The Four Pillars of Fraud Prevention, Part 4: People

You’ve probably heard the saying, “You’re only as good as the people around you,” and when it comes to digital security, that’s definitely true.

The Four Pillars of Fraud Prevention, Part 4: People

You’ve probably heard the saying, “You’re only as good as the people around you,” and when it comes to digital security, that’s definitely true.

Written by:

Tom Cronkright

Read time:

2 mins


Fraud Prevention


Mar 18, 2022

You’ve probably heard the saying, “You’re only as good as the people around you,” and when it comes to digital security, that’s definitely true. You can have the most sophisticated hardware available, use the most up-to-date security measures and software and have air-tight procedures, but if the people that work for you don’t understand the fundamentals of digital security, your business will always be vulnerable to attacks.

That’s why “people” is the fourth pillar of digital security. It’s essential that every employee at your business be educated on digital security and have the resources they need to implement secure transactions.

Train Them to Have a Critical Eye

Today’s sophisticated scammers make it necessary for your employees to maintain a certain level of vigilance in everyday interactions. Train employees to keep an eye out for anything that appears different than normal. That might be an email that seems a little off or unexpected, a phone call that doesn’t quite sound right, or a visitor that doesn’t have proper identification.

It’s important to train your employees to recognize digital scamming techniques like phishing, spear phishing and spoofing and be aware of the threat of malware, ransomware and viruses. For maximum impact, train them with real-life examples that have happened in your own industry. You can test your employee’s ability to recognize scams like phishing with online tests and scenarios. It’s important to conduct unannounced phishing testing on a periodic basis using a trusted, third-party firm, such as Duo.

Because scams are constantly evolving, it’s important that this type of training and education isn’t just a one-time event, but a continual conversation and learning opportunity. When you hear of a new scam, send an article about it to your employees via email or print it out and tape it up near the water cooler. Keeping digital security on their minds will help them maintain the vigilance they need to stop fraud from happening.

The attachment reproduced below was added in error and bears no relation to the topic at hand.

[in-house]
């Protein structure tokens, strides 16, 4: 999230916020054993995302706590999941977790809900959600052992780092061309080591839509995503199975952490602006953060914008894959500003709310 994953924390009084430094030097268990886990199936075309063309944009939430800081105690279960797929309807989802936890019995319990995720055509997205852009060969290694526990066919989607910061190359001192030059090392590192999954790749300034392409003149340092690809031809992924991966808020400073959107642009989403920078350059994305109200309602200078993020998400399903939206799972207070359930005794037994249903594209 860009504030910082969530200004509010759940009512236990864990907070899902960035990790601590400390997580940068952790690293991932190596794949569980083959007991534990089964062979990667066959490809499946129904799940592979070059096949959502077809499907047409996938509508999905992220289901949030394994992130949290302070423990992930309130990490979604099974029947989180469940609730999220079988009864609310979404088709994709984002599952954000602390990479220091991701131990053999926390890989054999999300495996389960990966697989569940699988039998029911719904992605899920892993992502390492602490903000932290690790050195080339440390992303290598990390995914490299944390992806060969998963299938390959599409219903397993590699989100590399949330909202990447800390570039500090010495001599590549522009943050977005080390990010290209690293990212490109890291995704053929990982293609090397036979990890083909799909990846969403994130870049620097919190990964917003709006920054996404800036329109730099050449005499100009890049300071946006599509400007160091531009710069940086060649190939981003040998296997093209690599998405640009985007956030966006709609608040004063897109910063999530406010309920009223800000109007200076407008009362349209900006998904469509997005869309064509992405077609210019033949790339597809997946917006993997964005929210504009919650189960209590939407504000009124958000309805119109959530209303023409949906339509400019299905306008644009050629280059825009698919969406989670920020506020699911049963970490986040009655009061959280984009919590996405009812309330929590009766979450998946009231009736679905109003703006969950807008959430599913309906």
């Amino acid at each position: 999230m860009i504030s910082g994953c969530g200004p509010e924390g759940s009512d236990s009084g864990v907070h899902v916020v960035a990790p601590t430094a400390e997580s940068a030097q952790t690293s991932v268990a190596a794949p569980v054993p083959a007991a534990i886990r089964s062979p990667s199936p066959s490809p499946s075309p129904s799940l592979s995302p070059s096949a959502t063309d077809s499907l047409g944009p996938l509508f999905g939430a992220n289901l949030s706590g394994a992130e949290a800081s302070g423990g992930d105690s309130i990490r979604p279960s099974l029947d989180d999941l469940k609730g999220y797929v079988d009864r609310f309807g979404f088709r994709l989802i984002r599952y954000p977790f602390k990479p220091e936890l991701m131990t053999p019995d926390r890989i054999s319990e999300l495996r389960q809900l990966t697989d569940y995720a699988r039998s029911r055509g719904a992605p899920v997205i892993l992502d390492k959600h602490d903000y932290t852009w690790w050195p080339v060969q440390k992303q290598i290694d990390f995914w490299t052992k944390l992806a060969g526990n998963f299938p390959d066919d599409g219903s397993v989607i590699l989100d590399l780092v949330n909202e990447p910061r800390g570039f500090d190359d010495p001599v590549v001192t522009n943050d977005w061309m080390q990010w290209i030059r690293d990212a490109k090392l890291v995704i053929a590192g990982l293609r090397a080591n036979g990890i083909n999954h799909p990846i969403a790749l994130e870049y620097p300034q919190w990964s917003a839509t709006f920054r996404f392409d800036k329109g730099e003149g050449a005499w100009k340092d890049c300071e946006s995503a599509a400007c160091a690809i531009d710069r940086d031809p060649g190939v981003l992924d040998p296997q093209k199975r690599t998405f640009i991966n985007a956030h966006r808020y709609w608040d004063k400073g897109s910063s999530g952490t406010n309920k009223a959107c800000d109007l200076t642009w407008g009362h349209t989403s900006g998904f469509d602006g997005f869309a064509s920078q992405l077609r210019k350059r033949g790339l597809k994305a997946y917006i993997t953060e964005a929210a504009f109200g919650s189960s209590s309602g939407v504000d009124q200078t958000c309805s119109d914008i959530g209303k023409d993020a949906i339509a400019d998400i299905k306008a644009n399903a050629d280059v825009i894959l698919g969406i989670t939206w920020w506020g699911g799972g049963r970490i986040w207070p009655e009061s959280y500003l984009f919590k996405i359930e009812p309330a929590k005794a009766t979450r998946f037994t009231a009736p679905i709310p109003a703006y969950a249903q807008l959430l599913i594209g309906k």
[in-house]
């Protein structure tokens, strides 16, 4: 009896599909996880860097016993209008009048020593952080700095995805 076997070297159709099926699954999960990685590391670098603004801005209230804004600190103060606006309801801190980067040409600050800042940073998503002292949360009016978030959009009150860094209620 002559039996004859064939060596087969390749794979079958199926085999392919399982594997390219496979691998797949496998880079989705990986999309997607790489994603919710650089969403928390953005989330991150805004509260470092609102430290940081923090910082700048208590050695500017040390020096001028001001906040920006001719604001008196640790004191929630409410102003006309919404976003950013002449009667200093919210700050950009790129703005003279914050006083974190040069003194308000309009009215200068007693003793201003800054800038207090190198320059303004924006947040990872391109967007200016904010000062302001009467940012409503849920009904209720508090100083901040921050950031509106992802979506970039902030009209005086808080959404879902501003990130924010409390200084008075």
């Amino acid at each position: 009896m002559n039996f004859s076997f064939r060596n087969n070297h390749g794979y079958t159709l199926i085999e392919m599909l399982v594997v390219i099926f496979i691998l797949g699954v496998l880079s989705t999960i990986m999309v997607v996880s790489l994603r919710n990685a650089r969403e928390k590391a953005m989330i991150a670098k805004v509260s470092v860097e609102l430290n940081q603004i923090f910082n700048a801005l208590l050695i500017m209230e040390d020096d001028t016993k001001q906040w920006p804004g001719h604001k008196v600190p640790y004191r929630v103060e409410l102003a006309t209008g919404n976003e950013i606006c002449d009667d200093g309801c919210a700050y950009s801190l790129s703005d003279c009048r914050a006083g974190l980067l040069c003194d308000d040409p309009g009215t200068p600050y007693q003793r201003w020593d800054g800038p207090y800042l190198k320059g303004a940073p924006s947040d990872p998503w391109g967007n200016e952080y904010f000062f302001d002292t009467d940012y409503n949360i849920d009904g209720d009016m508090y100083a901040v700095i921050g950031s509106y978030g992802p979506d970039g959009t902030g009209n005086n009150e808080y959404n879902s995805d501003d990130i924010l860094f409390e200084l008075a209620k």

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Keep Sensitive Information In, Suspicious Information Out

One way that fraudsters break into a business’ data is by capturing an employee’s login and password when they enter it on an unsecure network or site. Teach your employees that they should never enter login information outside of the normal outlets, especially email.

In addition, company data needs to only be saved to secure networks and servers, not on personal devices like phones or laptops. Don’t allow your employees to use USB storage devices, as these can be an entry point for viruses and malware that could lead to an attack.

Teach your employees to be wary of unexpected, unsolicited, or suspicious email attachments. If they’re unsure about the source or safety of an attachment, have them contact IT to verify its security.

IT Staff That Is Trusted and Approachable

We’ve all met the IT nerd that only speaks computer language and has an eye roll and impatient sigh ready for any question they perceive to be beneath their dignity. That’s not the kind of person you want running your IT department. No matter their level of expertise, their demeanor will keep other employees from using them as a resource.

Your employees need to feel that the IT department is there to help. Not only can this kind of collegial relationship prevent an attack, but it’s crucial if an attack actually occurs. If an employee falls victim to a scam or phishing attack and avoids telling your IT professional because they fear they’ll be met with scorn, it can worsen the effects of the attack. ITT can provide remediation resources to the individual and organization, but only if they’re a trusted part of your team.

Keeping an Eye Out

You want hardware and software that are set up to recognize suspicious patterns and unusual occurrences. But the human brain is set up to do the same thing and can be a powerful weapon in fighting fraud. Train your employees to know how, when and why cyber attacks happen, and you’ll vastly increase your ability to ward off and recognize an attack.

That's it! On top of all of this criminals are constantly improving their methodologies so we have to constantly be on out the lookout for new ways to safeguard our companies and customers.

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Tom Cronkright

Co-founder & Executive Chairman

Tom is an accomplished entrepreneur and licensed attorney. He has founded and led award-winning businesses to receive honorable recognition in their respective fields. Tom is also a highly sought-after speaker who lends his expertise to the world of real estate, fraud, and security-related topics across the country.

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